Simple Steps to Improve your Mood

20 NOVEMBER 2020

Are you looking for a way to improve your mood? If so, there are a few things you can try, but food is a great place to start.

The mind, body and food have a very strong connection and form the very foundations of our health. It is really important to reflect over your eating habits and make sure that you are fuelling your body and mind adequately, so that you can be your healthiest and happiest self.


A lack of nutrient- rich foods can really affect your brain chemistry and subsequently, the way you feel. Our brains are fuelled by glucose, so low blood sugar should be avoided. Eating at regular intervals and staying away from refined sugars, such as chocolates and sweets, will help keep your blood sugar levels nice and steady. Also, opting for foods that release their energy slowly, like wholemeal pasta or oats, will guarantee that your brain is never drained of energy, so you are constantly high on life (or carbs).

Feeling good from your food comes from giving your body everything it needs. I know it sounds obvious, but we need enough carbohydrate, protein and certain fats to keep our brain cells happy. Carbohydrate-rich foods increase the amounts of serotonin in our brain, a chemical that improves our mood and the way we feel. Protein also raises the concentration of the ‘happy’ chemicals, dopamine and serotonin, so make sure you are getting your daily dose through foods like lean meats, eggs, beans and pulses. Omega-3 fats are also a vital brain-powering nutrient, and can be found in oily fish like salmon, fresh tuna or trout, or alternatively through supplementation.

Are you lacking certain nutrients?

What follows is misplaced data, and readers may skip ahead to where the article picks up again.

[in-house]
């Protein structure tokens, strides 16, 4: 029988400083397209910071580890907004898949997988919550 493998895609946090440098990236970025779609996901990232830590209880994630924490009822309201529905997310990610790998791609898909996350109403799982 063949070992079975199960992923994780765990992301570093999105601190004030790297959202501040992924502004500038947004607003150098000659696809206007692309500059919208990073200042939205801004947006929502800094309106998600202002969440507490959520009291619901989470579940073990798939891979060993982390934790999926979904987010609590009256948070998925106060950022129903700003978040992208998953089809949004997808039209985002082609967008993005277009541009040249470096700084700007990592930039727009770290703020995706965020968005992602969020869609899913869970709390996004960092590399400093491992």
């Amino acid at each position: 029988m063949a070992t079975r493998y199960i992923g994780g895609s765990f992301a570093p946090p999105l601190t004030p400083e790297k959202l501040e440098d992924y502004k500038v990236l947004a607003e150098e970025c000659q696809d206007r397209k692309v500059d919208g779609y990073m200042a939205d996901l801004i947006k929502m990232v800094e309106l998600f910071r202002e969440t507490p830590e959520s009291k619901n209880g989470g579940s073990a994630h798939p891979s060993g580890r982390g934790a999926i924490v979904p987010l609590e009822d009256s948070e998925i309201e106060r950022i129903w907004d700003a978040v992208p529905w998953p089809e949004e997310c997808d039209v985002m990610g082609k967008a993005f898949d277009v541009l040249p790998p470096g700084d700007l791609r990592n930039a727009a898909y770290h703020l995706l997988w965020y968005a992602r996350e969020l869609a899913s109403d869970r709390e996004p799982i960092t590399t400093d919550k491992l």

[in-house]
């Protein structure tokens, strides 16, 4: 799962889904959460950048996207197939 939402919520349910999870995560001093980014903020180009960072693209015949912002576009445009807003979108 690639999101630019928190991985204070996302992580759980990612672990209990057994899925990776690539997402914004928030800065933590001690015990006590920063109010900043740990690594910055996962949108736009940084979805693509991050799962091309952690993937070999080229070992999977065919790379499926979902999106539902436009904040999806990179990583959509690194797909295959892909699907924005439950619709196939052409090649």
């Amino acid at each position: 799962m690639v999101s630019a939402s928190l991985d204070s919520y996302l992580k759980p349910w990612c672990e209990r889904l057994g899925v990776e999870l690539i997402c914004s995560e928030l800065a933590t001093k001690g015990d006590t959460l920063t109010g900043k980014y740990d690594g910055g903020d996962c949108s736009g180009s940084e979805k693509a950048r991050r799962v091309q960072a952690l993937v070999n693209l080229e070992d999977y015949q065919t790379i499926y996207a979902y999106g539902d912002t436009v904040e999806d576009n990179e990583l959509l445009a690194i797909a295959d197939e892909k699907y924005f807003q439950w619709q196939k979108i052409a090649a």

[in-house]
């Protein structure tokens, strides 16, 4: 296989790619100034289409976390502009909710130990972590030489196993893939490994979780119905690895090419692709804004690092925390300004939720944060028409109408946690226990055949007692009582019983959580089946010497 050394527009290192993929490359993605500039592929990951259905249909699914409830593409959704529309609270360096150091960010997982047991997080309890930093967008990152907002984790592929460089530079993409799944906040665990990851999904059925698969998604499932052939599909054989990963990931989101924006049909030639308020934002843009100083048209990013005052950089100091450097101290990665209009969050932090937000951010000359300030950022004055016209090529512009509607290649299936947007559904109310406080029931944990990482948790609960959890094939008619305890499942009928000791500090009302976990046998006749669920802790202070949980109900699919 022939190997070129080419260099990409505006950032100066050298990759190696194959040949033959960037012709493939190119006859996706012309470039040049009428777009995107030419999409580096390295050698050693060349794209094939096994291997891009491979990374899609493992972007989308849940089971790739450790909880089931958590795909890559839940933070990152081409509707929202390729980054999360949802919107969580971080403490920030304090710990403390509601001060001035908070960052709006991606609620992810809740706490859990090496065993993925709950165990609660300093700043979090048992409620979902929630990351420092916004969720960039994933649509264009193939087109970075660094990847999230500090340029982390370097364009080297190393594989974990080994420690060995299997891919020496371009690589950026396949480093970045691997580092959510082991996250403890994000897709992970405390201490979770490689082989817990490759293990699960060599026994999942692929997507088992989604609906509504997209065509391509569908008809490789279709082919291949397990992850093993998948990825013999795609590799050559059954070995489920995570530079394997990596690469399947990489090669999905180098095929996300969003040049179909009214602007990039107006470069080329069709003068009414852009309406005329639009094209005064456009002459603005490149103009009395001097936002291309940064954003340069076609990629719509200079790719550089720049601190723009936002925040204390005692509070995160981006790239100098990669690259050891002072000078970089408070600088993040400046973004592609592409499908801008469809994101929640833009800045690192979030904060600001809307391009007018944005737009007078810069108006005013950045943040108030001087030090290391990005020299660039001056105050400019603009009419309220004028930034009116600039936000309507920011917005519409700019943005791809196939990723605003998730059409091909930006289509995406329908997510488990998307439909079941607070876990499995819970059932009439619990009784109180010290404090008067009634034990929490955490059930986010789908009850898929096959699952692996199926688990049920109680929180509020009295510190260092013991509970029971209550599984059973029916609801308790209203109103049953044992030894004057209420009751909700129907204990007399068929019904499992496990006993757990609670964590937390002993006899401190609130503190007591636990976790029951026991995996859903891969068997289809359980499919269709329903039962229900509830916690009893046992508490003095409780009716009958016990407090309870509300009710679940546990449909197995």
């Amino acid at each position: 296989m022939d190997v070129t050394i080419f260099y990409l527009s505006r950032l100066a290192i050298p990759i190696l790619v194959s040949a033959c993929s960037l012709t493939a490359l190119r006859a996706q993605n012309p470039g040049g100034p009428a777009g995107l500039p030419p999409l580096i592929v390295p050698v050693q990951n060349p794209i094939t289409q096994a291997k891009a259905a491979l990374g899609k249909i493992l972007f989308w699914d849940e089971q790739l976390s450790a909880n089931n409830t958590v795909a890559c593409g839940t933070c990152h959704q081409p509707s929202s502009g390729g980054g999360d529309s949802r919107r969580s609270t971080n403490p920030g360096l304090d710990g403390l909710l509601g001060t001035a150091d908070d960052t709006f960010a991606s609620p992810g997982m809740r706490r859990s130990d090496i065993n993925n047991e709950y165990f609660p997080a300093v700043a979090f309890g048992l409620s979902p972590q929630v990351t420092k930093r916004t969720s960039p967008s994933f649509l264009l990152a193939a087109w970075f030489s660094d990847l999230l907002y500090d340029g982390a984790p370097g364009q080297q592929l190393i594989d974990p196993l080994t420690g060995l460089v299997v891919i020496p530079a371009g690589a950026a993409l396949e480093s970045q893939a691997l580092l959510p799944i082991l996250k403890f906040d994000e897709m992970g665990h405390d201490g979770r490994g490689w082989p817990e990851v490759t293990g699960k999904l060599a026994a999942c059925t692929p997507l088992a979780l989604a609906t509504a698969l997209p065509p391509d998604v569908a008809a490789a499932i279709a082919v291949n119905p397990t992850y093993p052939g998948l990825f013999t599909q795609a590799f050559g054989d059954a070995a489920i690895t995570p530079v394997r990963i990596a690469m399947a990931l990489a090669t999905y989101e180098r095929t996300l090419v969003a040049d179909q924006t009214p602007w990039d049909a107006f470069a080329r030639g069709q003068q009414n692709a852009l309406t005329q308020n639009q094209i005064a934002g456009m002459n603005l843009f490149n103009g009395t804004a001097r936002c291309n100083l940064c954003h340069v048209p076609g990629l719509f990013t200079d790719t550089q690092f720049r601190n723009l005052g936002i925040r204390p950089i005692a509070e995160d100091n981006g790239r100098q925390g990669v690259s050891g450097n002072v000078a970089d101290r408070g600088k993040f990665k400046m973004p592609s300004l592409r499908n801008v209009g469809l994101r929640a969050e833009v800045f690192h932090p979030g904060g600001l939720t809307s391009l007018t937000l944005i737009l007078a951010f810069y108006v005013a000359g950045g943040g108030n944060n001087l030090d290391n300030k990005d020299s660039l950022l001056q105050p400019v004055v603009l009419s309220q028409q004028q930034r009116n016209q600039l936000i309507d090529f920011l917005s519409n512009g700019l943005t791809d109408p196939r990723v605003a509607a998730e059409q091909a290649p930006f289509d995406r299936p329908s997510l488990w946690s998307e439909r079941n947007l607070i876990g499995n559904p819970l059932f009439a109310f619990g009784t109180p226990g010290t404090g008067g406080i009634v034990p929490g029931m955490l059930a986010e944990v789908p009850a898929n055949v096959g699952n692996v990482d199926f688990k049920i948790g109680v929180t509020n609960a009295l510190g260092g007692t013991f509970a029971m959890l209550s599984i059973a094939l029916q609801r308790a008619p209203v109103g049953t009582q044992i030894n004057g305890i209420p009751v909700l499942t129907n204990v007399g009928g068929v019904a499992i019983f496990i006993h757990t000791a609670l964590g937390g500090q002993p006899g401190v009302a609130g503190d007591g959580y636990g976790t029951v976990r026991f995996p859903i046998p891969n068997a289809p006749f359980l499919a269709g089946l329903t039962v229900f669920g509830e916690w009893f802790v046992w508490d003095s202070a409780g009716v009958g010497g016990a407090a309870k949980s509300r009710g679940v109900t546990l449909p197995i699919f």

Cutting out food groups can often leave you lacking in some major nutrients that are essential for a good mood. If you don’t eat much meat or dairy, it is really important to substitute these sources of iron, B vitamins, vitamin D, folate and selenium. The best way to make sure you aren’t missing out on these mood-enhancing nutrients, is to increase your intake of wholegrain cereals, beans and pulses, green vegetables, and also nuts and seeds. It is also a requirement for all UK citizens to take a vitamin D supplement during the winter months while we’re missing those sunny days.

Looking after your gut bacteria

Recently, there is more and more evidence emerging that our little gut friends, known as our gut microbiota, have a big impact on our brain function and the regulation of our mood. By feeding our bacterial friends with probiotics and a variety of fibre, rest assured they are releasing bundles of good chemicals into our bloodstream. These travel to our brains and positively influence how we feel. So, for probiotics, stock up your fridge with yoghurt or other fermented foods like kefir, kombucha, sauerkraut or your bog-standard pickles. For your fibre, make sure to include a variety of different fruits and vegetables in your diet, as well as eating lots of different whole-grains and cereals.


Good nutrition is important, but there are also other ways to tackle your negative mind set. Exercise is therapy for the brain as it gives you an escape, and increases the amount of that happy hormone dopamine. Make sure to set aside time to yourself and keep in contact with family and friends, as staying social is crucial imperative too. Lastly, focus on getting enough sleep and stay away from large amounts of caffeine, as it can often lead to periods of anxiety, especially if you are not used to it.

Final Thoughts

Ultimately, a happy mind depends on a wholesome and balanced diet, as well as periods of stress-relief. Make sure you are getting all your fruits, vegetables and wholegrain cereals, with some protein foods including oily fish. Try and eat in regular intervals and choose whole-wheat carbohydrates over refined sugars to keep your blood sugar levels at bay. Nevertheless, our brains are hard-wired to enjoy food, so if you feel like cheering yourself up with your favourite sweet snack then go for it. Eating for pleasure is nothing to be ashamed of, its natural! As long as you don’t become dependant on food to solve your problems, emotional eating can serve a good purpose.

Good luck on your mood-boosting journey!

If you have any concerns about your mood and feel like you have tried everything, speak to your GP who may be able to offer you proper medical care and treatment 

Give your body that extra immunity boost this winter in a few easy steps

Nuna Kamhawi

Alyve Nutritionist

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